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Published: Jan 25, 2024 6 min read
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Homebuyers could be in line for a big break by the end of the year as mortgage rates are expected to dip under 6% for the first time since September 2022.

A recent report from Fannie Mae, a government-sponsored enterprise that purchases home loans from mortgage lenders, is predicting that mortgage rates will begin a slow, if somewhat bumpy, descent from their current levels in the mid-6% range. The rate on a 30-year fixed-rate loan is forecast to average 5.8% by the end of the year. Some other recent mortgage rate predictions, meanwhile, are saying that rates will stay above 6% this year.

Rates have already decreased by more than a percentage point since last October. If Fannie Mae’s current prediction comes true, the rate will have gone down by almost two percentage points from its 2023 high of 7.79% — a change that will have an increasingly significant impact over time for homebuyers and sellers.

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Fannie Mae’s rate new forecast is slightly more optimistic than its previous ones because the Federal Reserve recently signaled a “pivot” in its monetary policy, says Doug Duncan, Fannie Mae’s chief economist. The Fed is switching from its rate-tightening policy toward a sustained pause and eventual decrease in the federal funds rate, which will likely nudge mortgage rates lower.

But don’t expect rates to follow a straight line down. There are many factors, such as an expansion of fighting in the Middle East, that could create supply issues and cause economic conditions, including inflation, to reverse course, which could in turn cause the Fed to adjust its plans to cut rates.

Plus, mortgage rates are influenced by the bond market, which reacts to every new tidbit of economic news, from the unemployment rate to retail sales. As a result, says Mark Palim, vice president and deputy chief economist at Fannie Mae, “It’s going to continue to be that kind of week-to-week movement” we’ve recently had, with hard-to-predict mortgage rate fluctuations during any given moment.

Housing market conditions should slowly improve

The housing market has been out of whack since before the pandemic. Duncan says the rules of thumb that typically apply to the housing market have been distorted, first by the aftermath of the Great Recession and then by the buying frenzy that occurred during the COVID-19 shutdowns.

The dramatic shift in the number of homes sold in recent years is one clear indication of how strange the housing market has been. During a typical year with balanced sales volume, around five million homes would be sold. Yet 2021 was an outlier, with over six million homes sold, and 2023 saw total home sales plummet to less than four million.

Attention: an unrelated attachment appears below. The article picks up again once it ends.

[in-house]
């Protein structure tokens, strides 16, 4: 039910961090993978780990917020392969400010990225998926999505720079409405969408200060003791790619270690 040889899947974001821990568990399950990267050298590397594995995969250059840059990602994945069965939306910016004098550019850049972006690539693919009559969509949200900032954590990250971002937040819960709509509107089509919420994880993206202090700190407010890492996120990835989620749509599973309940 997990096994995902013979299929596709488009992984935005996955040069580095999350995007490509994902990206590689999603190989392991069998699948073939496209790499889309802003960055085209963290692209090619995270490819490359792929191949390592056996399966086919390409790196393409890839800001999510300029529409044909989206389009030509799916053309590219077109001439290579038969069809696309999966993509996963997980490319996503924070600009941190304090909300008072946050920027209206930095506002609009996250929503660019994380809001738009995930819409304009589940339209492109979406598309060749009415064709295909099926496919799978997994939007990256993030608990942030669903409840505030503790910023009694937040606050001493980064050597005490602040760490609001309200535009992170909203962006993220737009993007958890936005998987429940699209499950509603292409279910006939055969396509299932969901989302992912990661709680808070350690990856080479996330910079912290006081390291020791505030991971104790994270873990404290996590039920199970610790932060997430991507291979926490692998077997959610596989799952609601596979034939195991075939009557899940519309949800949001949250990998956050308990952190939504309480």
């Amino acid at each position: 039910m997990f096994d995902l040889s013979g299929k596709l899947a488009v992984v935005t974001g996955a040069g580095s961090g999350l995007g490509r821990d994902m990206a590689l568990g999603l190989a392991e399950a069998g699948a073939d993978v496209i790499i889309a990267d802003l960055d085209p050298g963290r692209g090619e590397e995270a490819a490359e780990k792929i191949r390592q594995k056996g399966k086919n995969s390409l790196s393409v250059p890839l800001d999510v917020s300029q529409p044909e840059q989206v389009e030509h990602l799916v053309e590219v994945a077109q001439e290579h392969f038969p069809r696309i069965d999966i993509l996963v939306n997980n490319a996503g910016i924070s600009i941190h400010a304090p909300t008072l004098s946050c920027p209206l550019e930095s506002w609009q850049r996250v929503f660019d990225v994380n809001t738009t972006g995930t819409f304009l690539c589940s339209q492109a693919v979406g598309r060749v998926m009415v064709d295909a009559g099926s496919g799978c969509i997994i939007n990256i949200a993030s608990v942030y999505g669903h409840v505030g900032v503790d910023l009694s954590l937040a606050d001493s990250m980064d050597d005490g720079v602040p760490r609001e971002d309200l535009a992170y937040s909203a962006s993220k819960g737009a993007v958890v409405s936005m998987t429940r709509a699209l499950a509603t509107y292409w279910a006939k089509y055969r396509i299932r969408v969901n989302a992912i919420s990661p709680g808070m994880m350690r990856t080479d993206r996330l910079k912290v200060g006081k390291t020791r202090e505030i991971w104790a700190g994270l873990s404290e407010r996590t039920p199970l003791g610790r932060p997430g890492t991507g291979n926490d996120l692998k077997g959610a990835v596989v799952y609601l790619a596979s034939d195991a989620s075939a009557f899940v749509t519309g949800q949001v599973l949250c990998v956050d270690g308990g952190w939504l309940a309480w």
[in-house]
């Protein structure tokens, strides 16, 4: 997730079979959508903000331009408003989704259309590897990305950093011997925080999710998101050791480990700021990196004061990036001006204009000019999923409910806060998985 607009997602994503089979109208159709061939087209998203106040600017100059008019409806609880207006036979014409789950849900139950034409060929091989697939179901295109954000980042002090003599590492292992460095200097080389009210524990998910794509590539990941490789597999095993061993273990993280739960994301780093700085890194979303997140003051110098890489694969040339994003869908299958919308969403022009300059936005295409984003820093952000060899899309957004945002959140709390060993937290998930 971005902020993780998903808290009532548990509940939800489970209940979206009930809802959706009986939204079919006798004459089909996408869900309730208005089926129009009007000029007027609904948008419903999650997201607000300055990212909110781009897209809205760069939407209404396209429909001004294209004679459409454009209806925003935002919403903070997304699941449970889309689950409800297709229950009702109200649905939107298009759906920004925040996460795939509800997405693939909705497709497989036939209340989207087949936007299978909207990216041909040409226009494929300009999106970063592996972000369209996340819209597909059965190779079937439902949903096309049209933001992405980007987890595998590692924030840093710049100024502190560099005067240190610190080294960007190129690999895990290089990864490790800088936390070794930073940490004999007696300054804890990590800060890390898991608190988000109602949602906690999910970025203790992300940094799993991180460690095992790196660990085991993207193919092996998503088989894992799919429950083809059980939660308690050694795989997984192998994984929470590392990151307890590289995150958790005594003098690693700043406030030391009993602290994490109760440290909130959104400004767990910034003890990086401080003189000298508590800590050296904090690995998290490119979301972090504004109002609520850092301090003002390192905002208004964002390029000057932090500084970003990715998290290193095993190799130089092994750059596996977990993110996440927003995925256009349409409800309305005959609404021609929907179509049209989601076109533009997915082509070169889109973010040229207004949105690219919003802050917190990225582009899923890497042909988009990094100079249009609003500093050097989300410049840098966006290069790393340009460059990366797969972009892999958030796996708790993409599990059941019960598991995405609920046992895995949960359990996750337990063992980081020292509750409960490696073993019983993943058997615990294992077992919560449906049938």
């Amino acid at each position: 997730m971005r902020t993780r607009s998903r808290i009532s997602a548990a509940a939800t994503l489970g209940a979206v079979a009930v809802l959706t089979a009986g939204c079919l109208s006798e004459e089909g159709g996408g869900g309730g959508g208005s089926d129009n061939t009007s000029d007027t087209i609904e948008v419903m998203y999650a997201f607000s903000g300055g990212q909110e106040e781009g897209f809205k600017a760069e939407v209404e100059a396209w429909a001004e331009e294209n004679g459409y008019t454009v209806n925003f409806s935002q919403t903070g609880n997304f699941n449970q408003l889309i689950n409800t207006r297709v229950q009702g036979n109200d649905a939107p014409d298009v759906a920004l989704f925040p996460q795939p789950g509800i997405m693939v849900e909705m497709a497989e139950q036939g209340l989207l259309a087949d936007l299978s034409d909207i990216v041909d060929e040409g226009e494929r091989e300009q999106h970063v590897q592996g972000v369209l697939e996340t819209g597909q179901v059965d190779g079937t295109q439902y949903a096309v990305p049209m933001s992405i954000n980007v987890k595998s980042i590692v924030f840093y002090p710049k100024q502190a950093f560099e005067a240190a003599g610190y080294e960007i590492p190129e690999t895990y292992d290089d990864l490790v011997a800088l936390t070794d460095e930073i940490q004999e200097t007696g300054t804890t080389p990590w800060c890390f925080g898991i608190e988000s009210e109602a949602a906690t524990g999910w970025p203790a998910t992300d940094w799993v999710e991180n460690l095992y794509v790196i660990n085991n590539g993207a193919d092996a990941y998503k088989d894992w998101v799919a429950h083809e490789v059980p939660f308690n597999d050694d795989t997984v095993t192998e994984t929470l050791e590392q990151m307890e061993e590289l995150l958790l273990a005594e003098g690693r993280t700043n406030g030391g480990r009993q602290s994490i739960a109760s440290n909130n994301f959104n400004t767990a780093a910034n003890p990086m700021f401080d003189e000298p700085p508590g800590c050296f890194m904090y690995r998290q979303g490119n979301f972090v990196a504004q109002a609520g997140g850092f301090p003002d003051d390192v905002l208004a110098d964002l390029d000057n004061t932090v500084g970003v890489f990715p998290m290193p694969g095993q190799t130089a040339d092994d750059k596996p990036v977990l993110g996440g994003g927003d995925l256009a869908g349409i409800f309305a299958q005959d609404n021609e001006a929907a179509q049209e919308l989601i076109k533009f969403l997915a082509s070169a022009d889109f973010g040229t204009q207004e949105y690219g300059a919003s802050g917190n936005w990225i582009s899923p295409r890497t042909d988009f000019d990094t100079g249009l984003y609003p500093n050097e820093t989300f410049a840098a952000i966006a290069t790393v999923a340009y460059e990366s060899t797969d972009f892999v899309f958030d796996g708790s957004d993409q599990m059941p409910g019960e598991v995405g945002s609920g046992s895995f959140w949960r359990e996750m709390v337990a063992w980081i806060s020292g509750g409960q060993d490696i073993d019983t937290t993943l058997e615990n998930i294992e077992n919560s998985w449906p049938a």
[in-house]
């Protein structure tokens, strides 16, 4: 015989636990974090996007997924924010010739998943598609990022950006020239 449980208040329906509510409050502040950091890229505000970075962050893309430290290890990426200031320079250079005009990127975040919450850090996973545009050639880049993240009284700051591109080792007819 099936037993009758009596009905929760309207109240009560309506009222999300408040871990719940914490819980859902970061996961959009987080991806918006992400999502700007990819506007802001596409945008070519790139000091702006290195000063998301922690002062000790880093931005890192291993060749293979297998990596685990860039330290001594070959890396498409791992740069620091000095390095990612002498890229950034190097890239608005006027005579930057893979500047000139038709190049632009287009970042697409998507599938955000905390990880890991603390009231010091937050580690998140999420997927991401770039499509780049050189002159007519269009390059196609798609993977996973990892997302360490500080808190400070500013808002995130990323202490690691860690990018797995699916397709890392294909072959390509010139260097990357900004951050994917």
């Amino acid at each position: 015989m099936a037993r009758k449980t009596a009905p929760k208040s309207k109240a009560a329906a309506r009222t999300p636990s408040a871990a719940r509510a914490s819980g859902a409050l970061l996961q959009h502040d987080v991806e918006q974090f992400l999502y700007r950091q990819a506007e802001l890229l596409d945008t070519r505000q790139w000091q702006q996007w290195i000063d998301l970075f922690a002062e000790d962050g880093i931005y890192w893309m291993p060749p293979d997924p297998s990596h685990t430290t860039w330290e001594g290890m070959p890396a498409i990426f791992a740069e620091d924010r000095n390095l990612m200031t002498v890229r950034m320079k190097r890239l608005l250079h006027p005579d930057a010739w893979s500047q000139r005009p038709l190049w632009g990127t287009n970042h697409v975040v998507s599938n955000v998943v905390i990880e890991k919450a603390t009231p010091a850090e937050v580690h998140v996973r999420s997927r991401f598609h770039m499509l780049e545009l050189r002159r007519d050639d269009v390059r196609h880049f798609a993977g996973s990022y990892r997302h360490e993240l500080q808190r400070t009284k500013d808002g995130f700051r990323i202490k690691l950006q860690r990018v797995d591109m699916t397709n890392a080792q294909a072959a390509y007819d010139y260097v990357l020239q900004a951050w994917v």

Duncan expects home sales to recover this year as the housing market returns to a more typical pattern, largely due to a decrease in mortgage rates.

Lower rates lead to lower monthly payments and improved affordability, attracting more potential buyers who can finally buy a home. Fannie Mae is now forecasting that there will be around 4.5 million home sales by the end of the year.

The recent drop in rates has also already spurred an uptick in mortgage refinancing, which dropped to 20-year lows in 2023. As rates keep decreasing, more homeowners will see the wisdom of swapping out their high-interest-rate loans for better terms.

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Where housing inventory and home prices are heading

Housing inventory has also been a challenge for homebuyers since there hasn’t been enough supply to satisfy demand, but the road to recovery in this sector will take a lot longer.

Housing supply has been running low since the end of the 2008 market crash, as the glut of foreclosed properties caused a lull in new construction. Even as the market recovered, builders were gun shy about new construction, fearing they would be stuck with a large number of unsold homes, so they scaled back the number of new builds.

As a result, inventory was low when the pandemic boom hit, exacerbating the shortage of available homes for sale. Current inventory is running at about a 3-month supply, which is way too low to keep up with “normal” demand.

Low inventory levels don’t “give buyers the opportunity to carefully look at a bunch of properties,” says Palim. “They have to worry about the multiple offers, and that doesn’t seem terribly healthy.”

Lower rates are unlikely to meaningfully improve the situation. Some homeowners have started to come back to the market and list their houses for sale, which has led to a slight improvement in available supply. But those who have mortgages in the 3% and 4% range are unlikely to sell, especially if they have to buy another property at a much higher rate, which means the market will still be short on existing homes for sale.

Because demand is likely to continue to outpace supply, home prices are expected to increase, but at a slower pace compared to the recent boom years. Fannie Mae expects home prices to increase by 3.2% in 2024, compared to 7.1% in 2023.

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Here’s Where Mortgage Rates and Home Prices Are Heading, According to Zillow and Redfin

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